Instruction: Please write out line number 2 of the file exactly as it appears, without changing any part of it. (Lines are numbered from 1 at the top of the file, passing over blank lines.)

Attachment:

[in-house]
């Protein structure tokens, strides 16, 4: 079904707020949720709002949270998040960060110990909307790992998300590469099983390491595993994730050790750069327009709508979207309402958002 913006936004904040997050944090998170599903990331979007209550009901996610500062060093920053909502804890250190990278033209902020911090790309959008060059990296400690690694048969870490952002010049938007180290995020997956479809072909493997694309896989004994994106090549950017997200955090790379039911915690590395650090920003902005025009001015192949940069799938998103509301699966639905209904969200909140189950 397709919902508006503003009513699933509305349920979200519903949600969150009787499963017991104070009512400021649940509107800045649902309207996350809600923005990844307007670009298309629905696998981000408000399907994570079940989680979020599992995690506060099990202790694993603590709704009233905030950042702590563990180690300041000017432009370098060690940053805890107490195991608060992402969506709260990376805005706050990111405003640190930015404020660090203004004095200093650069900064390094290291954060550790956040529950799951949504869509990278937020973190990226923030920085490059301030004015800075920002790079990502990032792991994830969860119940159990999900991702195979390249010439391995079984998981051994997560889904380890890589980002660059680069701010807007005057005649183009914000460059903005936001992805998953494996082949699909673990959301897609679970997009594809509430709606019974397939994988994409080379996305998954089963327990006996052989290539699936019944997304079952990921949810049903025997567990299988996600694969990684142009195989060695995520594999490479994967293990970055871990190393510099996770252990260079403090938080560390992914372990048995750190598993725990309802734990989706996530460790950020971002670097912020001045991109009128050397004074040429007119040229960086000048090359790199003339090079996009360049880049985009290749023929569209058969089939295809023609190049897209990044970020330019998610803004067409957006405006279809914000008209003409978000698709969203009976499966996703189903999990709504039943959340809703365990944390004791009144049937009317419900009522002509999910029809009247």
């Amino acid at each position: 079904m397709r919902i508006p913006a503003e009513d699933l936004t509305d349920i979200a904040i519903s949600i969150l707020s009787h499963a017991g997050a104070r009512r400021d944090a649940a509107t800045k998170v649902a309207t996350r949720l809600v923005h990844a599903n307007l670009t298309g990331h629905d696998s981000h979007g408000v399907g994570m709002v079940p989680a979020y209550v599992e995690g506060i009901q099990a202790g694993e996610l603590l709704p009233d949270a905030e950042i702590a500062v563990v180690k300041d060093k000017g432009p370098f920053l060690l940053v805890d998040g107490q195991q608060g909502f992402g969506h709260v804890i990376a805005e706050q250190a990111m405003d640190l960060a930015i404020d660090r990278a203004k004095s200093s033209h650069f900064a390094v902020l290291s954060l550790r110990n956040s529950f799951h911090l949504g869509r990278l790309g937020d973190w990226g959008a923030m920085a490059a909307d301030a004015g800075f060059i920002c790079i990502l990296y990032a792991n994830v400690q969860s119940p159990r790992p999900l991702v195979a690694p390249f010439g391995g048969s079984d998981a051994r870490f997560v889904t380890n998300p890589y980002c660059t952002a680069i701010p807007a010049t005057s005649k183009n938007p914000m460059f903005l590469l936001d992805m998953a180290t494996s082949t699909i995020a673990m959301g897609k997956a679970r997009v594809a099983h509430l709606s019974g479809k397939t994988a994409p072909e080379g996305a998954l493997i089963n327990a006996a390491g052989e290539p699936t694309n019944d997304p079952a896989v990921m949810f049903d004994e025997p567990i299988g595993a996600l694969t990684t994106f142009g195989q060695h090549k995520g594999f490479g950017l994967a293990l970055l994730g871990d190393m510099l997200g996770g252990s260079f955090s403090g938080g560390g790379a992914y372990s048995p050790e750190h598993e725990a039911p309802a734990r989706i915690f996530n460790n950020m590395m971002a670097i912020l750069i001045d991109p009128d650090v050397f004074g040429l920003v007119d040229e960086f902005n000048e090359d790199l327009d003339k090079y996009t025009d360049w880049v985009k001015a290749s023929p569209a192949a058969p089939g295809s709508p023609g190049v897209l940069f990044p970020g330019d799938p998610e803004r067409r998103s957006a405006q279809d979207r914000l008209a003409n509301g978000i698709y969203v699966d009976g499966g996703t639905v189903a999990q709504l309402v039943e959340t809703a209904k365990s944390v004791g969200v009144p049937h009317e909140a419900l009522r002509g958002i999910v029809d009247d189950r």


């Protein structure tokens, strides 16, 4: 079904707020949720709002949270998040960060110990909307790992998300590469099983390491595993994730050790750069327009709508979207309402958002 913006936004904040997050944090998170599903990331979007209550009901996610500062060093920053909502804890250190990278033209902020911090790309959008060059990296400690690694048969870490952002010049938007180290995020997956479809072909493997694309896989004994994106090549950017997200955090790379039911915690590395650090920003902005025009001015192949940069799938998103509301699966639905209904969200909140189950 397709919902508006503003009513699933509305349920979200519903949600969150009787499963017991104070009512400021649940509107800045649902309207996350809600923005990844307007670009298309629905696998981000408000399907994570079940989680979020599992995690506060099990202790694993603590709704009233905030950042702590563990180690300041000017432009370098060690940053805890107490195991608060992402969506709260990376805005706050990111405003640190930015404020660090203004004095200093650069900064390094290291954060550790956040529950799951949504869509990278937020973190990226923030920085490059301030004015800075920002790079990502990032792991994830969860119940159990999900991702195979390249010439391995079984998981051994997560889904380890890589980002660059680069701010807007005057005649183009914000460059903005936001992805998953494996082949699909673990959301897609679970997009594809509430709606019974397939994988994409080379996305998954089963327990006996052989290539699936019944997304079952990921949810049903025997567990299988996600694969990684142009195989060695995520594999490479994967293990970055871990190393510099996770252990260079403090938080560390992914372990048995750190598993725990309802734990989706996530460790950020971002670097912020001045991109009128050397004074040429007119040229960086000048090359790199003339090079996009360049880049985009290749023929569209058969089939295809023609190049897209990044970020330019998610803004067409957006405006279809914000008209003409978000698709969203009976499966996703189903999990709504039943959340809703365990944390004791009144049937009317419900009522002509999910029809009247």